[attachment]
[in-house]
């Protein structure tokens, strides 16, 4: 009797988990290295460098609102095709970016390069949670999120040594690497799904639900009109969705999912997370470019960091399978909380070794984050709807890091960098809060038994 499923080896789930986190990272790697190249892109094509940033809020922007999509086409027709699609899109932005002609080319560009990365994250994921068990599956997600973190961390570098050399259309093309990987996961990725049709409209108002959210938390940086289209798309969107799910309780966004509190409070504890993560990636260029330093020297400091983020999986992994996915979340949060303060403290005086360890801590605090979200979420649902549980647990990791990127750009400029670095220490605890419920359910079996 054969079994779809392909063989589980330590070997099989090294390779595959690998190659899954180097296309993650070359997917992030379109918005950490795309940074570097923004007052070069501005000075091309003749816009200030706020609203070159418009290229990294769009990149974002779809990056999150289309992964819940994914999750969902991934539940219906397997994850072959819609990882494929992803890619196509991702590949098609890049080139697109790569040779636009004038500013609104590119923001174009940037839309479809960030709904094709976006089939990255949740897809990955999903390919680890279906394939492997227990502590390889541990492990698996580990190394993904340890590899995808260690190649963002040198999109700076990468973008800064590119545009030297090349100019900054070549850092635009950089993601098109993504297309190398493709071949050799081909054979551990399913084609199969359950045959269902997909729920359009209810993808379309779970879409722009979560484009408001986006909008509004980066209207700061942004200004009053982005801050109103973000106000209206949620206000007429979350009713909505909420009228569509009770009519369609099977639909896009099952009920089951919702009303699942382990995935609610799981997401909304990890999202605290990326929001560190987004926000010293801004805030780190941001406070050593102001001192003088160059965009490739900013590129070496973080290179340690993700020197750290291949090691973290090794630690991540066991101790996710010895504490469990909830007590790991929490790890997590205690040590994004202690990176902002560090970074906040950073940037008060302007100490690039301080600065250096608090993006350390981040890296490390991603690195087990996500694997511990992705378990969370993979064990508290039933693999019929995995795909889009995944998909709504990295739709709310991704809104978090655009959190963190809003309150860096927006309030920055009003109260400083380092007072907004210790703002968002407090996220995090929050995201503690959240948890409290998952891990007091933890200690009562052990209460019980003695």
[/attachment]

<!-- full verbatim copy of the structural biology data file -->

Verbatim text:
[in-house]
């Protein structure tokens, strides 16, 4: 009797988990290295460098609102095709970016390069949670999120040594690497799904639900009109969705999912997370470019960091399978909380070794984050709807890091960098809060038994 499923080896789930986190990272790697190249892109094509940033809020922007999509086409027709699609899109932005002609080319560009990365994250994921068990599956997600973190961390570098050399259309093309990987996961990725049709409209108002959210938390940086289209798309969107799910309780966004509190409070504890993560990636260029330093020297400091983020999986992994996915979340949060303060403290005086360890801590605090979200979420649902549980647990990791990127750009400029670095220490605890419920359910079996 054969079994779809392909063989589980330590070997099989090294390779595959690998190659899954180097296309993650070359997917992030379109918005950490795309940074570097923004007052070069501005000075091309003749816009200030706020609203070159418009290229990294769009990149974002779809990056999150289309992964819940994914999750969902991934539940219906397997994850072959819609990882494929992803890619196509991702590949098609890049080139697109790569040779636009004038500013609104590119923001174009940037839309479809960030709904094709976006089939990255949740897809990955999903390919680890279906394939492997227990502590390889541990492990698996580990190394993904340890590899995808260690190649963002040198999109700076990468973008800064590119545009030297090349100019900054070549850092635009950089993601098109993504297309190398493709071949050799081909054979551990399913084609199969359950045959269902997909729920359009209810993808379309779970879409722009979560484009408001986006909008509004980066209207700061942004200004009053982005801050109103973000106000209206949620206000007429979350009713909505909420009228569509009770009519369609099977639909896009099952009920089951919702009303699942382990995935609610799981997401909304990890999202605290990326929001560190987004926000010293801004805030780190941001406070050593102001001192003088160059965009490739900013590129070496973080290179340690993700020197750290291949090691973290090794630690991540066991101790996710010895504490469990909830007590790991929490790890997590205690040590994004202690990176902002560090970074906040950073940037008060302007100490690039301080600065250096608090993006350390981040890296490390991603690195087990996500694997511990992705378990969370993979064990508290039933693999019929995995795909889009995944998909709504990295739709709310991704809104978090655009959190963190809003309150860096927006309030920055009003109260400083380092007072907004210790703002968002407090996220995090929050995201503690959240948890409290998952891990007091933890200690009562052990209460019980003695």